Anime Review: Space Patrol Luluco

Anime Review: Space Patrol Luluco

Luluco is a normal middle-school student who is trying to live a normal middle-school life in the decidedly abnormal town of Ogikubo.  It’s the one place on Earth where aliens are allowed to mix freely with humans.  Luluco’s father Keiji is a Space Patrol officer who helps dispense justice in the city, but when he’s incapacitated, Luluco is forced to step up and join the Space Patrol herself.  So much for a normal life!

Space Patrol Luluco

Luluco is a 13-episode animated series from Studio Trigger, each episode being under eight minutes long.  Despite the short length and limited animation style, the story is full of twists.  Luluco is soon joined in her adventures by handsome transfer student Alpha Omega Nova and bad girl Midori Save-the-World.  The threats just keep getting bigger and bigger, until a big twist that reveals what the villains were after all along.

The fast pace and over the top drama make this show very funny, even if it’s kind of shallow and the logic doesn’t bear thinking about.  It helps to have seen Studio Trigger’s other work, as they cross over with multiple other series, including Kill la Kill (which is reviewed elsewhere on this site.)  There’s a couple of touching moments, and an examination of first love from both the down and up perspectives.

There’s cartoony violence (including gunfights between Luluco’s parents) and a bit of rude humor.  Parents of actual middle-schoolers might want to screen the show before letting their kids watch it, but teens on up should be okay.

A good palate cleanser between more serious anime shows.

Book Review: Night of Delusions

Book Review:  Night of Delusions by Keith Laumer (also published as Knight of Delusion)

Florin (Colonel Florin back during the War) is a private security specialist who’s on vacation when he is called upon by government operatives.  They hire him to perform bodyguard duty for a senator.  It seems this senator has gone insane, and the treatment is subjecting the politician to a live-fire role-playing session to shock him back into sanity.  Florin’s job is making sure the senator survives the treatment.

Night of Delusions

It rapidly becomes apparent that something’s not right here; and more not right than Florin would expect from secretive government work.  Are those agents really from the government, and if so, whose?  Is the senator insane or more in tune with reality than anyone else?  Is Florin himself even really Florin?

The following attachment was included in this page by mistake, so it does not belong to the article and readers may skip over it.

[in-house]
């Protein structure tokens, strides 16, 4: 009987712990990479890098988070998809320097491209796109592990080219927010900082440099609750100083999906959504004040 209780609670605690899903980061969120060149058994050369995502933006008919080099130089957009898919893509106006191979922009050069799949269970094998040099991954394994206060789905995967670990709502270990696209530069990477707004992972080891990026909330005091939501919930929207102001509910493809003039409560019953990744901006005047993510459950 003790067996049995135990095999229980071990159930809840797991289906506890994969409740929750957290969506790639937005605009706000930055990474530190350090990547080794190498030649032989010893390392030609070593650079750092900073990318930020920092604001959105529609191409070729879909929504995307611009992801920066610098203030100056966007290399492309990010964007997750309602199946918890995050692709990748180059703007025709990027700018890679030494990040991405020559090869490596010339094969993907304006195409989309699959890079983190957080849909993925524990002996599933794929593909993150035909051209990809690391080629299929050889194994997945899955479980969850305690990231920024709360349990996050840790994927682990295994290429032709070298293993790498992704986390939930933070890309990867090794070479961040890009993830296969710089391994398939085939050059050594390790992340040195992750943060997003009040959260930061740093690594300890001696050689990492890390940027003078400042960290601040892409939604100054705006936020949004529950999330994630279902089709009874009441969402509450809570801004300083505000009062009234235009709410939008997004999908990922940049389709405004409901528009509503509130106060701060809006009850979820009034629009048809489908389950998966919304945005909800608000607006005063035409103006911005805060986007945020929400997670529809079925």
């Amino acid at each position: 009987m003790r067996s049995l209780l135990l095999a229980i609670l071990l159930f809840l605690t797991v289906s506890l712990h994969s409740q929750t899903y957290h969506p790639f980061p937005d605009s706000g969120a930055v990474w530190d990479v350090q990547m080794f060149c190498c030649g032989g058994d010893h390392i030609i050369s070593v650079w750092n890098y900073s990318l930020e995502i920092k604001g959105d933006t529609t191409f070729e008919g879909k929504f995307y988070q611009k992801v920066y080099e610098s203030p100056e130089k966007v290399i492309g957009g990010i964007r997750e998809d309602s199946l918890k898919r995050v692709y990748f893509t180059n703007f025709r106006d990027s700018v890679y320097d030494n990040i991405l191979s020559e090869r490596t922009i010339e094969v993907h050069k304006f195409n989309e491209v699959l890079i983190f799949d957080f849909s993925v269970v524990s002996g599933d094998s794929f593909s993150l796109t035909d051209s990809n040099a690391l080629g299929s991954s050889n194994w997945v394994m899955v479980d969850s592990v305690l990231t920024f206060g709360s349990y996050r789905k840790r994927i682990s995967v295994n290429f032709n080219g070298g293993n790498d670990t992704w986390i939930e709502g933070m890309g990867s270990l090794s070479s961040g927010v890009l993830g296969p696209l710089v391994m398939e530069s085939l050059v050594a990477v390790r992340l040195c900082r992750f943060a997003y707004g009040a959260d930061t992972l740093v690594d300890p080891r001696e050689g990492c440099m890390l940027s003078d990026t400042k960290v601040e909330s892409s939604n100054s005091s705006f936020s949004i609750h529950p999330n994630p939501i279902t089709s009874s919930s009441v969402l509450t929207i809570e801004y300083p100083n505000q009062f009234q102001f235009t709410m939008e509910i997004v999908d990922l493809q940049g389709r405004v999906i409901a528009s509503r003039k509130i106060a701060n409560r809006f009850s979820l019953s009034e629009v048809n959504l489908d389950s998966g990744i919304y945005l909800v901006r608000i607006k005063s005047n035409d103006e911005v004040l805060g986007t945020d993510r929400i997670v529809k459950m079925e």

The book is filled with short chapters, and frequent shifts in apparent planes of reality; there may or may not be a “dream machine” or psychic aliens involved.  Due to the nature of the story, the information Florin and the reader are presented with at any given moment ranges from suspect to clearly fake.  This sort of thing can be done very well, but here it is a confusing mess with an arbitrary stopping point and probable explanation.

When this book came out, Mr. Laumer was suffering from a health crisis that was preventing him from writing steadily, but this had already been partially completed beforehand.  It’s possible that his health problems were responsible for the relatively poor quality of this book; it’s much weaker than his usual.

There’s one important female character, Miss Regis, who keeps popping up in the various realities, and appears to be sucked into the action from the outside, which was not part of the plan.  She acts primarily as a sounding board for Florin’s  ramblings, and an emotional anchor.  (Notably, in a section where Florin has gained godlike power, he beds several women, and Miss Regis is completely absent, but the women seem to be echoes of her.)

Just when this story is supposed to be taking place is also confused; parts take place in what’s clearly at least a century later than when the book was written, but in other places prices are as they were in the 1950s.  This is easily handwaved by the shifting nature of reality in the story.  It may or may not take place in the same universe as the Bolo stories as one of the tanks from those makes a cameo appearance.

I can only recommend this book to Laumer completeists; if you are interested in books where the nature of reality is uncertain, the works of Philip K. Dick are better at it.

Book Review: Creatures from Beyond

Book Review: Creatures from Beyond edited by Terry Carr

This 1975 speculative fiction anthology has the theme of monsters from outside human experience.  The question of what lies in the outer darkness has haunted humanity since we developed imaginations.  These nine stories look at the possibilities, from implacable enemies, to beings a lot like us in the end.

Creatures from Beyond

“The Worm” by David H. Keller is set in a remote Vermont valley that has become depopulated, leaving only an old miller.  He no longer runs the millstone, but one night he notices a grinding vibration…A canny and stubborn man against a seemingly inevitable devourer, with a mounting feeling of dread.

“Mimic” by Donald A. Wollheim involves insects that have evolved protective camouflage to live among humans.  This story doesn’t have much actually happen in it (unlike the 1997 movie very loosely based on it) with the really chilling moment being when the narrator realizes that the insects aren’t the only creatures that have learned new mimicry tricks.

“It” by Theodore Sturgeon has the distinction of being the inspiration for no less than four independently created comic book characters (Solomon Grundy, the Heap, Man-Thing and Swamp Thing.)  It’s a horrific tale of a human corpse that somehow has been animated by hot molds and unknown factors; it stumbles around the woods trying to satisfy its curiosity in destructive ways.  And now it wants to learn about humans….very strong last sentence.